'Nationality is my right': Jordanian women's long struggle for equal citizenship rights

Jordanian women's long struggle for nationality rights
7 min read
16 March, 2022
In-depth: In Jordan, women cannot legally pass on their nationality to their children. As a result, thousands of children are cast each year into citizenship limbo and exposed to a life of discrimination.

When Zeinab Abu Tabikh got married, she did not realise that she was about to embark on a lifelong journey to secure basic rights for her children. Zeinab is Jordanian, but her Egyptian husband never gained citizenship - even after working in Jordan for over forty years. Neither did the couple’s four children, who are, in Zeinab’s words, “foreigners in their own country.”

Over 355,000 people in Jordan are children of a Jordanian mother and a foreign father. Called “abna al urduniyat”, meaning “the children of Jordanian women”, they are considered non-citizens in the eyes of the state. As a result, their rights to work, own property, travel, and access healthcare and education are all severely restricted.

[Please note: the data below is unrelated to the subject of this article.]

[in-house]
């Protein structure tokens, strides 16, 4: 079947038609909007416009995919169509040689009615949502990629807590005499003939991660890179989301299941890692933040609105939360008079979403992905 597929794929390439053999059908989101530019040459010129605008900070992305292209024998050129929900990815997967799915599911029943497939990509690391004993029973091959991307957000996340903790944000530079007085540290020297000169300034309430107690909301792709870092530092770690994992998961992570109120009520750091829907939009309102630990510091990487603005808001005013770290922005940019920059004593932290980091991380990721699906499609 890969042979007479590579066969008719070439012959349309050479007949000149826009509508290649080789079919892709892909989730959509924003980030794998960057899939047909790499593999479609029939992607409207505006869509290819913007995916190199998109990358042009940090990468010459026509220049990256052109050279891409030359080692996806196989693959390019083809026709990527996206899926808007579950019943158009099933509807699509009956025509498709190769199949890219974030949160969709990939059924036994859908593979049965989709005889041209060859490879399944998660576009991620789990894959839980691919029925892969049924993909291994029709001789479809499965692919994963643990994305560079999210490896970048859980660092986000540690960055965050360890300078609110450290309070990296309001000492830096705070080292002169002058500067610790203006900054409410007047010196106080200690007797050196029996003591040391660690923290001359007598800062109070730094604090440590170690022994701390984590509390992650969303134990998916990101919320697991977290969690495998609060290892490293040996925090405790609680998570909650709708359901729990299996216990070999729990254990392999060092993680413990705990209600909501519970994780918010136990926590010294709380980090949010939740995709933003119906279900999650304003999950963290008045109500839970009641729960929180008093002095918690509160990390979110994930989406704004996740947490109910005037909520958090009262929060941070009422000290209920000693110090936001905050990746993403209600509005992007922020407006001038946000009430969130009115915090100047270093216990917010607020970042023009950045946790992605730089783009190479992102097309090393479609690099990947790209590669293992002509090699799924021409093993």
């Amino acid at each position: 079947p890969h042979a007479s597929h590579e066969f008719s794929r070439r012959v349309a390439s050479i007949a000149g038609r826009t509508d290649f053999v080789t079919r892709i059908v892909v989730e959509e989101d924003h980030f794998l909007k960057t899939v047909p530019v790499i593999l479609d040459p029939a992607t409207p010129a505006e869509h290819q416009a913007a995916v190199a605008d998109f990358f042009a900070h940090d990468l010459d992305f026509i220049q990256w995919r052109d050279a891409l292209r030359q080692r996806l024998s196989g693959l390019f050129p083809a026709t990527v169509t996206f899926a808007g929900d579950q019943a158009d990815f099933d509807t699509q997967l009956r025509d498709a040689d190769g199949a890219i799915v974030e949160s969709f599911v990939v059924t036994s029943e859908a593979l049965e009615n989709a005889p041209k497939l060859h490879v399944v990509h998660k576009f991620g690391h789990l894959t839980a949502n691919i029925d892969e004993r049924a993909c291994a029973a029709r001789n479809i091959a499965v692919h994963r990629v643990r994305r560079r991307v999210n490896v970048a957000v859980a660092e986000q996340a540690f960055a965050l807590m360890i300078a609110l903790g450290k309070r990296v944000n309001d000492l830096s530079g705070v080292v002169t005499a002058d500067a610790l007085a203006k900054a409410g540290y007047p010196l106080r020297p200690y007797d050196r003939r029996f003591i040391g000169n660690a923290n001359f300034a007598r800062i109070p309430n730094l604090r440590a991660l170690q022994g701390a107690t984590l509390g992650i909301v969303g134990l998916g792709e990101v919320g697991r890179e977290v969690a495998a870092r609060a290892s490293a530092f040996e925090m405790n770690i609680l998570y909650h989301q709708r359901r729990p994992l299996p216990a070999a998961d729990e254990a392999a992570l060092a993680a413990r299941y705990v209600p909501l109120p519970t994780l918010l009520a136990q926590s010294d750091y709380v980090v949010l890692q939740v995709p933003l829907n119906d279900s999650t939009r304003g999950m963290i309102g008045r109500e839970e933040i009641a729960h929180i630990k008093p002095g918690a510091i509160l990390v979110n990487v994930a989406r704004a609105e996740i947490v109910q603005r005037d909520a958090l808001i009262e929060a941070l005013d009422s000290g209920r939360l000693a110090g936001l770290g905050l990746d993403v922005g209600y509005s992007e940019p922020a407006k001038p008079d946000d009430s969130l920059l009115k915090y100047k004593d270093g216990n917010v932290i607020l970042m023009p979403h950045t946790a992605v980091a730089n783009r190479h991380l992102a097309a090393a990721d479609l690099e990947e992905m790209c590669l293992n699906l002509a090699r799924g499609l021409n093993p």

Their plight stems from discriminatory laws stating that women cannot pass on the Jordanian nationality - while men can confer theirs onto four wives and an unlimited number of children.

Over the past fifteen years, hundreds of Jordanian activists women and have fought for an end to gender-based discrimination in nationality laws. But despite a limited victory in 2015, Jordanian women are still unable to pass on their nationality, and their freedom to marry remains restricted by the fear of giving birth to non-citizens.

 "Despite a limited victory in 2015, Jordanian women are still unable to pass on their nationality, and their freedom to marry remains restricted by the fear of giving birth to non-citizens"

Gender-based discrimination

Nationality laws that discriminate based on gender are common across the Middle East. However, due to tireless activism over the past few decades, many Arab states - including Morocco, Tunisia, Egypt, Algeria and Yemen - now give men and women equal rights to pass on their nationality.

But in Jordan, “the three most influential forces in society - religion, politics and tribes - are all against Jordanian women passing nationality to their children,” Rula al-Hroub, one of Jordan’s leading female politicians and a former MP, told The New Arab.